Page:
Lara Logan Back on Air at CBS

Sunday, 15 Jun 2014 09:15 PM

By Greg Richter

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Lara Logan, suspended by CBS News for airing a false Benghazi story on "60 Minutes" in October, was back on the air Sunday, providing background on the conflict in Iraq.

Logan returned to work on June 5, after a seven-month suspension, but with "60 Minutes" on a summer schedule of airing mostly repeats and updates of previously aired stories, it was unclear when she would  appear onscreen again.

"Face the Nation" host Bob Schieffer gave Logan that opportunity on Sunday morning, when he had her in studio to provide background on the crisis in Iraq.

Story continues below video.

"Perhaps nobody at CBS News has spent more time in Iraq over the years since the first Gulf War than CBS News correspondent Lara Logan, who joins us now this morning," Schieffer said in his introduction.

Even with Schieffer's praise, Logan appeared subdued, barely managing a smile. She became more animated as she began describing the backdrop to the takeover of multiple cities in Syria and Iraq by a group now calling itself the Islamic State of Iraq and Syria.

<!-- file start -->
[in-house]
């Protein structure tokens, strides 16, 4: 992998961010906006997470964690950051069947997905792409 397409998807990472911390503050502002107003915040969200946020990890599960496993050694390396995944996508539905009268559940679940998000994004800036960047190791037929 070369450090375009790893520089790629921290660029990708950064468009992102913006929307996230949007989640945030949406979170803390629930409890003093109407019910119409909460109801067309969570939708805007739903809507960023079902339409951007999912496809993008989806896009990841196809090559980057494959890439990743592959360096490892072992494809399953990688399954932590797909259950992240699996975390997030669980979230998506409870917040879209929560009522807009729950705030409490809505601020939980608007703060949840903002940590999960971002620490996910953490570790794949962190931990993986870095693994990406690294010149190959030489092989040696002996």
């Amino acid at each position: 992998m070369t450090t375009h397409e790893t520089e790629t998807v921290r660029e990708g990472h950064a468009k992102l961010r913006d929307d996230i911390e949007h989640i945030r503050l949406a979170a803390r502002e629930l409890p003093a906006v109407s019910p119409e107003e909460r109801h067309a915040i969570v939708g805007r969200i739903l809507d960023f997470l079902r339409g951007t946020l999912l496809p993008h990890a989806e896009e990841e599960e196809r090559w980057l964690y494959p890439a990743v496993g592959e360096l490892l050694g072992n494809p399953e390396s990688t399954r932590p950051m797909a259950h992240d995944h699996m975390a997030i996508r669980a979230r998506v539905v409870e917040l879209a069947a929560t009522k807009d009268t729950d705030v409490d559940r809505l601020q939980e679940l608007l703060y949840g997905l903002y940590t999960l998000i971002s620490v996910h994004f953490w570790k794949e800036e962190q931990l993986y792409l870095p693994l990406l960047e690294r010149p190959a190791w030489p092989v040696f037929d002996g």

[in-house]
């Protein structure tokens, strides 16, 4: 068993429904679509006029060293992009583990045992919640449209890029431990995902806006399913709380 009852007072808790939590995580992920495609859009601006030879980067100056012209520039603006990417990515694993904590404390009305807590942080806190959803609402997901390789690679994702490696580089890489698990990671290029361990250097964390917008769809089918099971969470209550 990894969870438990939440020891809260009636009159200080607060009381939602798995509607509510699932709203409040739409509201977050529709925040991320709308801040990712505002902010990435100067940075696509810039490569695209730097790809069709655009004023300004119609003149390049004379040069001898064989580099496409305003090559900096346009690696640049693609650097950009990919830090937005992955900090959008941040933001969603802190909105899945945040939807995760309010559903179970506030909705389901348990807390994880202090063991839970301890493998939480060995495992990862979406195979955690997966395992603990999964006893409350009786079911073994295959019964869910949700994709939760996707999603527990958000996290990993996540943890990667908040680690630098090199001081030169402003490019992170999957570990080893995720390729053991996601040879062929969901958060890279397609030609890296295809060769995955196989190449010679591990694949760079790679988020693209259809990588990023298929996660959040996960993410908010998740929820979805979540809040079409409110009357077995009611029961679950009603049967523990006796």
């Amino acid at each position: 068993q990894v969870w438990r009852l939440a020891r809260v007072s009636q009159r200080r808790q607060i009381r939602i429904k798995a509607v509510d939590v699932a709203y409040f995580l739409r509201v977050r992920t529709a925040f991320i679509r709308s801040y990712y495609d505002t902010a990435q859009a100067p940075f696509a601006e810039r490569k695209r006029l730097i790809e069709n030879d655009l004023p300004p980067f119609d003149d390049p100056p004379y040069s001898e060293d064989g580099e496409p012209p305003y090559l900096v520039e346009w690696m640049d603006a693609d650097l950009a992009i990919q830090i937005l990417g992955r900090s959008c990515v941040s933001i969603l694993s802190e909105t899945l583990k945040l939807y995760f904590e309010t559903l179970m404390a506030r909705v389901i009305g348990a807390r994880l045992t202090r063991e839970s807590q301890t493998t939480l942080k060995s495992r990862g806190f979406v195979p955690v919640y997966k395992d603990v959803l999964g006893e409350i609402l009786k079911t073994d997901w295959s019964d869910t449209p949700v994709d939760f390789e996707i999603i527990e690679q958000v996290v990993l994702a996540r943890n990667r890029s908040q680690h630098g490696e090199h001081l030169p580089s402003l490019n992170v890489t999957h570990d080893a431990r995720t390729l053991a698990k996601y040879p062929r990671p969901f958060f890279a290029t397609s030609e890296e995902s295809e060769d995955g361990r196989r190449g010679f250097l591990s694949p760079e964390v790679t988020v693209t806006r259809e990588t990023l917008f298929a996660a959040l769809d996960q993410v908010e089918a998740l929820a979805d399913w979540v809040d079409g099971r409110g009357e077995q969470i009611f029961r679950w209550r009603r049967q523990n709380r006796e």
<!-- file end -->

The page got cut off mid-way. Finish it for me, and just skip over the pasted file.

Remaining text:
Logan did not appear in the opening lineup on Sunday's "60 Minutes," though other contributors without stories on Sunday's episode did.

Logan had a storied career as a reporter who went into war zones where many feared to tread. But she also gained a reputation for taking unnecessary chances.

She suffered a brutal sexual assault by a group of men in Egypt while covering the Arabic Spring uprising there.

Logan was placed on indefinite leave of absence after she on Oct. 27 aired an interview with Dylan Davies, a private contractor providing security at the Benghazi diplomatic compound. Davies claimed to have been on scene as the attacks occurred on Sept. 11, 2012.

Davies' story turned out to have different from the account he had given his employer, Blue Mountain, and the FBI and U.S. State Department.

Also, Logan had not disclosed that Davies had written a book about his experiences for Threshold Editions, a conservative imprint Simon & Schuster, which is owned by CBS.

Logan apologized on air, but she and a producer were immediately placed on leave.

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